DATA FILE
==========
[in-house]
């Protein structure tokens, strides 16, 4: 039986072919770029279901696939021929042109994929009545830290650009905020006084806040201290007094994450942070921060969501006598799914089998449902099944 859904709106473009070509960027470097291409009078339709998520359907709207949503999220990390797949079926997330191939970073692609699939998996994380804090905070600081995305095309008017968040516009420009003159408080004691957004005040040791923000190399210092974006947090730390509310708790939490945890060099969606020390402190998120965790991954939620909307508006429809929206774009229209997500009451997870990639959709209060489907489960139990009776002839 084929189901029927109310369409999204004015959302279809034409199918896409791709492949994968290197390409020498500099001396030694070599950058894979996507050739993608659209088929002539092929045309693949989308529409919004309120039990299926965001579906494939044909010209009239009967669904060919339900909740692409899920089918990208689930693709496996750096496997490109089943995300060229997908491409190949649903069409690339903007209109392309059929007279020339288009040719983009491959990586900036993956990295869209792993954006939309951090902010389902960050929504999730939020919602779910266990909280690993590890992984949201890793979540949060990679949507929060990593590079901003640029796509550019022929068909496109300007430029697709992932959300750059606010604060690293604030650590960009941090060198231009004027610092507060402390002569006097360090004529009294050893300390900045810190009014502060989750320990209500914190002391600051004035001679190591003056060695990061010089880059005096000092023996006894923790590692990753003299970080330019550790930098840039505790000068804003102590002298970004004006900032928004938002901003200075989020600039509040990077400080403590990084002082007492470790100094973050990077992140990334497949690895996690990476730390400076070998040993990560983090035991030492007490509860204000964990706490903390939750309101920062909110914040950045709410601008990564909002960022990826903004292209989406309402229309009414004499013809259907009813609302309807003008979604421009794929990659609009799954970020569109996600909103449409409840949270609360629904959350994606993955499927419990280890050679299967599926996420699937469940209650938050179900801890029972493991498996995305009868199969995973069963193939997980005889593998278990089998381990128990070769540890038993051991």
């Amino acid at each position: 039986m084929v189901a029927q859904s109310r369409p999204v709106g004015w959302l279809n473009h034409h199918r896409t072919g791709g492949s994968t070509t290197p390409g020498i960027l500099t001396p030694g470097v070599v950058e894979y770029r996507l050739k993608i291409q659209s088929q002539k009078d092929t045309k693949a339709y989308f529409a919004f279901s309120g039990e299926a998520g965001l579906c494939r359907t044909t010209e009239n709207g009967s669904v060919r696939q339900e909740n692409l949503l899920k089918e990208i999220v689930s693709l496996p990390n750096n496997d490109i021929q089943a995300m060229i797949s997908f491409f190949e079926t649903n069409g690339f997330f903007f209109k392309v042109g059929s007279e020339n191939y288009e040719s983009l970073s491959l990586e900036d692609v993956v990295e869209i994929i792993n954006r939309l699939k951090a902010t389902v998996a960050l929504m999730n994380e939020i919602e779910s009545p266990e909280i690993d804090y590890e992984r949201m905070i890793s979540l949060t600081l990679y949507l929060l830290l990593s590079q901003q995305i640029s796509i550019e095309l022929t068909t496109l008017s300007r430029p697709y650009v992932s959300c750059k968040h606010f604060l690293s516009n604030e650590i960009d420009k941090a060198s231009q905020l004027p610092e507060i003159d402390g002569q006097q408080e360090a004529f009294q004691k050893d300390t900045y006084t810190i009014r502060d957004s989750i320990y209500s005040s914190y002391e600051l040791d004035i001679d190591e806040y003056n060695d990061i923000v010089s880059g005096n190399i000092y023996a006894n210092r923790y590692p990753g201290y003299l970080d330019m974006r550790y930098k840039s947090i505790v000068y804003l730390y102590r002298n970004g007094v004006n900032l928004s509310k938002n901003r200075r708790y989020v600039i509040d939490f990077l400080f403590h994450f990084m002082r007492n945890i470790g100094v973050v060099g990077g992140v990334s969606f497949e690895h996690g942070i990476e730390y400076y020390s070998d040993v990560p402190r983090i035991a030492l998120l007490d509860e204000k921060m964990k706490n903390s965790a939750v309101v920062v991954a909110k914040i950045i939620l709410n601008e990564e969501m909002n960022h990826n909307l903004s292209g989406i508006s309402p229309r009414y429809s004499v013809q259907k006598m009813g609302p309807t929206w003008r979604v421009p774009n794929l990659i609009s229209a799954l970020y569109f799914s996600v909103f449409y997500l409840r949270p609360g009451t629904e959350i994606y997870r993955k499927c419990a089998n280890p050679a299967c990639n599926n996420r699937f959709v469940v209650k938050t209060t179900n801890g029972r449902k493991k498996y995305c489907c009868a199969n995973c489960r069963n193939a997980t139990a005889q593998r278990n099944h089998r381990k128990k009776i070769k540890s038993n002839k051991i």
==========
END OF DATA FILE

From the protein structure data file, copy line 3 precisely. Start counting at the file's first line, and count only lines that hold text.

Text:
């Amino acid at each position: 039986m084929v189901a029927q859904s109310r369409p999204v709106g004015w959302l279809n473009h034409h199918r896409t072919g791709g492949s994968t070509t290197p390409g020498i960027l500099t001396p030694g470097v070599v950058e894979y770029r996507l050739k993608i291409q659209s088929q002539k009078d092929t045309k693949a339709y989308f529409a919004f279901s309120g039990e299926a998520g965001l579906c494939r359907t044909t010209e009239n709207g009967s669904v060919r696939q339900e909740n692409l949503l899920k089918e990208i999220v689930s693709l496996p990390n750096n496997d490109i021929q089943a995300m060229i797949s997908f491409f190949e079926t649903n069409g690339f997330f903007f209109k392309v042109g059929s007279e020339n191939y288009e040719s983009l970073s491959l990586e900036d692609v993956v990295e869209i994929i792993n954006r939309l699939k951090a902010t389902v998996a960050l929504m999730n994380e939020i919602e779910s009545p266990e909280i690993d804090y590890e992984r949201m905070i890793s979540l949060t600081l990679y949507l929060l830290l990593s590079q901003q995305i640029s796509i550019e095309l022929t068909t496109l008017s300007r430029p697709y650009v992932s959300c750059k968040h606010f604060l690293s516009n604030e650590i960009d420009k941090a060198s231009q905020l004027p610092e507060i003159d402390g002569q006097q408080e360090a004529f009294q004691k050893d300390t900045y006084t810190i009014r502060d957004s989750i320990y209500s005040s914190y002391e600051l040791d004035i001679d190591e806040y003056n060695d990061i923000v010089s880059g005096n190399i000092y023996a006894n210092r923790y590692p990753g201290y003299l970080d330019m974006r550790y930098k840039s947090i505790v000068y804003l730390y102590r002298n970004g007094v004006n900032l928004s509310k938002n901003r200075r708790y989020v600039i509040d939490f990077l400080f403590h994450f990084m002082r007492n945890i470790g100094v973050v060099g990077g992140v990334s969606f497949e690895h996690g942070i990476e730390y400076y020390s070998d040993v990560p402190r983090i035991a030492l998120l007490d509860e204000k921060m964990k706490n903390s965790a939750v309101v920062v991954a909110k914040i950045i939620l709410n601008e990564e969501m909002n960022h990826n909307l903004s292209g989406i508006s309402p229309r009414y429809s004499v013809q259907k006598m009813g609302p309807t929206w003008r979604v421009p774009n794929l990659i609009s229209a799954l970020y569109f799914s996600v909103f449409y997500l409840r949270p609360g009451t629904e959350i994606y997870r993955k499927c419990a089998n280890p050679a299967c990639n599926n996420r699937f959709v469940v209650k938050t209060t179900n801890g029972r449902k493991k498996y995305c489907c009868a199969n995973c489960r069963n193939a997980t139990a005889q593998r278990n099944h089998r381990k128990k009776i070769k540890s038993n002839k051991i």